Researchers have discovered than an ancient Egyptian bead was made out of iron taken from a meteorite. In a paper published in Meteoritics & Planetary Science, they write that the piece of jewelry dates back to roughly 3,300 BC. It was one of nine such artifacts found in 1911 — at a cemetery roughly 70 kilometers south of Cairo — and its origin has been a point of contention for some time. Its very existence seemed to contradict the known record of iron smelting in the region, which hasn't been seen until thousands of years later during the sixth century BC. A meteorite would have made sense as an alternate origin — and analysis in 1928 revealed that the iron in the beads had a high amount of nickel, a finding consistent with material from a meteorite. However, in the past few decades others had argued that smelting could have occurred accidentally, explaining the anomaly.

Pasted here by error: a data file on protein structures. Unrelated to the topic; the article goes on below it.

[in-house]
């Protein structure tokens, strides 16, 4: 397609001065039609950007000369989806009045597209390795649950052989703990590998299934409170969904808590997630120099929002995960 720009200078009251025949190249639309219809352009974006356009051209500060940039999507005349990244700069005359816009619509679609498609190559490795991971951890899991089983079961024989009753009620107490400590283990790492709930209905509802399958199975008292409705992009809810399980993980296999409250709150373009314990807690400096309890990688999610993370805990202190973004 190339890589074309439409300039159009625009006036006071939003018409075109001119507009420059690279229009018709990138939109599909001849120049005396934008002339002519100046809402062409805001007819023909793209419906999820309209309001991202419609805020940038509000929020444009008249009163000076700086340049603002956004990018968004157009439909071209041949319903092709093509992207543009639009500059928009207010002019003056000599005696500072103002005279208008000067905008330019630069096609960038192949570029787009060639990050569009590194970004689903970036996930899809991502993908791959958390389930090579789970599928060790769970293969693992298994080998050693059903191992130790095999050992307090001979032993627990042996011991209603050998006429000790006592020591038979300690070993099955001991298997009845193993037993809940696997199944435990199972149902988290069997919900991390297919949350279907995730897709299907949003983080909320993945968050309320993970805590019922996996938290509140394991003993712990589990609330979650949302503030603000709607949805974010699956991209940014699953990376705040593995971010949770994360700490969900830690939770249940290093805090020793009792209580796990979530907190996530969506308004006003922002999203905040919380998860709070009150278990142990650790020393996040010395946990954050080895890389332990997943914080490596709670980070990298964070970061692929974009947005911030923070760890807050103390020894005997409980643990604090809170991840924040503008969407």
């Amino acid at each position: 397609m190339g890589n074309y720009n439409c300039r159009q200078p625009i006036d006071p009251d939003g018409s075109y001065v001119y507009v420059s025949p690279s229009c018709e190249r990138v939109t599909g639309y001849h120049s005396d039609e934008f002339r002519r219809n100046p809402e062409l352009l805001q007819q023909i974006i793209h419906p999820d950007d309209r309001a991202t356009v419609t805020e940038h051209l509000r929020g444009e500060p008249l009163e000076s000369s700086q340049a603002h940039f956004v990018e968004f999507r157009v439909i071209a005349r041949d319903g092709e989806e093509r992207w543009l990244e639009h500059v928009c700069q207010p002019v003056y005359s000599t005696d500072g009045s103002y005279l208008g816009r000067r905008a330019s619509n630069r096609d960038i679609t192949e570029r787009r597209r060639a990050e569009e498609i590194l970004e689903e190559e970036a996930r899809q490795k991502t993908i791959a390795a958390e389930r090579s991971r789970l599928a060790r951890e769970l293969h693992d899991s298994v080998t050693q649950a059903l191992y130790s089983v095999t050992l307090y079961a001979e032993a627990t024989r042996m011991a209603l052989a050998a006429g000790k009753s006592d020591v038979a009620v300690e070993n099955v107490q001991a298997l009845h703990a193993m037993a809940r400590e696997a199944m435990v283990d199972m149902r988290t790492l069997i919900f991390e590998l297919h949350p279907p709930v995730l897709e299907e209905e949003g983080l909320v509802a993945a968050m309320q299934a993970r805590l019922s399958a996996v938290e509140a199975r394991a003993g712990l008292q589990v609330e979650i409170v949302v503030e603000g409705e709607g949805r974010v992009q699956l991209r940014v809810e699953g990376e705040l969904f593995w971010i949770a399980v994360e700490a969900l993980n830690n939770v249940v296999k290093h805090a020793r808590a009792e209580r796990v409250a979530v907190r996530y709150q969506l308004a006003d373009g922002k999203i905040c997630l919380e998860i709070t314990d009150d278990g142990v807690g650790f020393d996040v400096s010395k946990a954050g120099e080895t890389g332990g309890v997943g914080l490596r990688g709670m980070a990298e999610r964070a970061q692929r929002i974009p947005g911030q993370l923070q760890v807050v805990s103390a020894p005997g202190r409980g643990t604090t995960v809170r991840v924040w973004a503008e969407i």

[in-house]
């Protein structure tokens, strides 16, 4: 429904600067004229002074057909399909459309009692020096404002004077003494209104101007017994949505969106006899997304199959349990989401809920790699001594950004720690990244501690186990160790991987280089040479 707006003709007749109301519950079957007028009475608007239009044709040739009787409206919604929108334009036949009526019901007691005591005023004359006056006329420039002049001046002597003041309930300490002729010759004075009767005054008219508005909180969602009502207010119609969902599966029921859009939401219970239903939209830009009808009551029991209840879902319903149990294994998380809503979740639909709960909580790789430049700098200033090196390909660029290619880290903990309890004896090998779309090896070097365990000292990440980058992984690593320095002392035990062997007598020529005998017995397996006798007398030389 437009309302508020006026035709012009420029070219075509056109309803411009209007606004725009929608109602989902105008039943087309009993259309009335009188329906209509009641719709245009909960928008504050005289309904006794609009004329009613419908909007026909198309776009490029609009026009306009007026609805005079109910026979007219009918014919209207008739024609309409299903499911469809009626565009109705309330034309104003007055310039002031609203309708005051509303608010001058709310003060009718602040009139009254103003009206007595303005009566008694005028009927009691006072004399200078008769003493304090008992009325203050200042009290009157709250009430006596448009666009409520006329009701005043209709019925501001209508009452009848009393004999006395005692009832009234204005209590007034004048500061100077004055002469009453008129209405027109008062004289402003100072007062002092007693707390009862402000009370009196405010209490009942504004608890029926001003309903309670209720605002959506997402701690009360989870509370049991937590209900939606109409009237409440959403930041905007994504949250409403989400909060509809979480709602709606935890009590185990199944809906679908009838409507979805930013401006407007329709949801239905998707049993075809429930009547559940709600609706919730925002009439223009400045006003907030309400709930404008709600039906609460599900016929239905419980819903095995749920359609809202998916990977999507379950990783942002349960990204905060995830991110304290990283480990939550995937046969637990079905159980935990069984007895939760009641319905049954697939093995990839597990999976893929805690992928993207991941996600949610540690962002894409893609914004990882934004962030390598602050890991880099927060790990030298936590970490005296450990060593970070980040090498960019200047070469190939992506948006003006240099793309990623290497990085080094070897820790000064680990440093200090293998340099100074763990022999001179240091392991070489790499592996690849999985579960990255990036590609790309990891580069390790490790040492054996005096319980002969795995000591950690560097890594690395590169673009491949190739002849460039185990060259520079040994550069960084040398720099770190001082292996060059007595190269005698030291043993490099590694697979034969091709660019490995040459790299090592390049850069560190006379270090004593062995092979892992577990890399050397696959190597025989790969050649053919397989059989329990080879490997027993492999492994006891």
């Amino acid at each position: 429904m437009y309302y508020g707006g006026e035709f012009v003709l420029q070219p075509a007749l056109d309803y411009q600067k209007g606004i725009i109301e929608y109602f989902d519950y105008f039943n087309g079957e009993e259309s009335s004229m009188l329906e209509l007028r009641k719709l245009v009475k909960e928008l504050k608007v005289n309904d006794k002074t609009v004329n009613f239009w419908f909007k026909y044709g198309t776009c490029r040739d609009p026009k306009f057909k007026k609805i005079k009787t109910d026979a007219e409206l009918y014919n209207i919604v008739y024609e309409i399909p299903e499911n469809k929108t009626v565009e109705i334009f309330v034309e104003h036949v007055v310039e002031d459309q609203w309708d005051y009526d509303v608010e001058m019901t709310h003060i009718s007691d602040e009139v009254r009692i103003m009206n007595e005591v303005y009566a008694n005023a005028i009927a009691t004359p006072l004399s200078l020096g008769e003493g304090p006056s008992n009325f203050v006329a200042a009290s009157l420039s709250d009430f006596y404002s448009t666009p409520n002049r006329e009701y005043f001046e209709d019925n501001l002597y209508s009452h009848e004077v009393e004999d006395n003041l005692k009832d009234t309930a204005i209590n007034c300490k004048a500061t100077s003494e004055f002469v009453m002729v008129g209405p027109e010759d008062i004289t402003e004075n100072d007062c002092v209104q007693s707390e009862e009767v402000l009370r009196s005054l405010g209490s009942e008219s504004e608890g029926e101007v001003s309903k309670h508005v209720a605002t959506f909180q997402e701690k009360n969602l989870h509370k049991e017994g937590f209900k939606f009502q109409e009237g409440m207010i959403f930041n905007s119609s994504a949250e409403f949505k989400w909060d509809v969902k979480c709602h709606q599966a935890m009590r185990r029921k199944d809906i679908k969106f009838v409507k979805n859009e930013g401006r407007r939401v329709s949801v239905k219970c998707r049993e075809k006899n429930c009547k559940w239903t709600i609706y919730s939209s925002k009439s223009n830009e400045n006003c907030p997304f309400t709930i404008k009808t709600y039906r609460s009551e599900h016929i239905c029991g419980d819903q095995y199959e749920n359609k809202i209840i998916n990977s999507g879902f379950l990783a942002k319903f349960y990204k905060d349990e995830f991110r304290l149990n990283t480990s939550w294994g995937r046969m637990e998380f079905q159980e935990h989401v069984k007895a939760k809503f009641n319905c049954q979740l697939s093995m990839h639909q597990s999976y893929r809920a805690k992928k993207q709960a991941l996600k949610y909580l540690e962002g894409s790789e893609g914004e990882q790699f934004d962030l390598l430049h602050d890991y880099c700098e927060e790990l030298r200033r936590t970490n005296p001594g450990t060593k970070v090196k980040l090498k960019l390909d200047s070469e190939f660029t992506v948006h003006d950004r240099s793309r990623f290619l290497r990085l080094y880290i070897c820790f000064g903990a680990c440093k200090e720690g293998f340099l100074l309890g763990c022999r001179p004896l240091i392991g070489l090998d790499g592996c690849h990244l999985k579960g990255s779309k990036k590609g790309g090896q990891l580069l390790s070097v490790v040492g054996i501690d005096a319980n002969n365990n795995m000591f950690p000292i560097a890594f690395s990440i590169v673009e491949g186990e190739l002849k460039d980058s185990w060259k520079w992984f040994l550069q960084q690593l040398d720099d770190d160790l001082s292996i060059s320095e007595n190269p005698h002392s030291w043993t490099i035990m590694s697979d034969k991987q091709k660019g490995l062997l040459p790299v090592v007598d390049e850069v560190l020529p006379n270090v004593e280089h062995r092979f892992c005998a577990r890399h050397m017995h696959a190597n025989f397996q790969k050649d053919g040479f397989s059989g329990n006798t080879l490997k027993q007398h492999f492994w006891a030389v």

In this case, the researchers decided to analyze the bead using a scanning electron microscope from the Manchester Museum. They discovered the iron used in the bead was almost 30 percent nickel — lining up with the 1928 theory. Additionally, they discovered that the metal featured a crystalline pattern called a "Widmanstätten pattern," a characteristic of material from certain types of meteorites. The researches were even able to built a three-dimensional model of the bead's structure using computerized tomography, allowing them to learn that the bead had been constructed from a piece of iron that had ben flattened, and then bent into a tube.

While the mystery of the beads has been resolved, the researchers would like to examine additional Egyptian artifacts — particularly given the preponderance of iron relics at the burial sites of Egypt's ancient elite.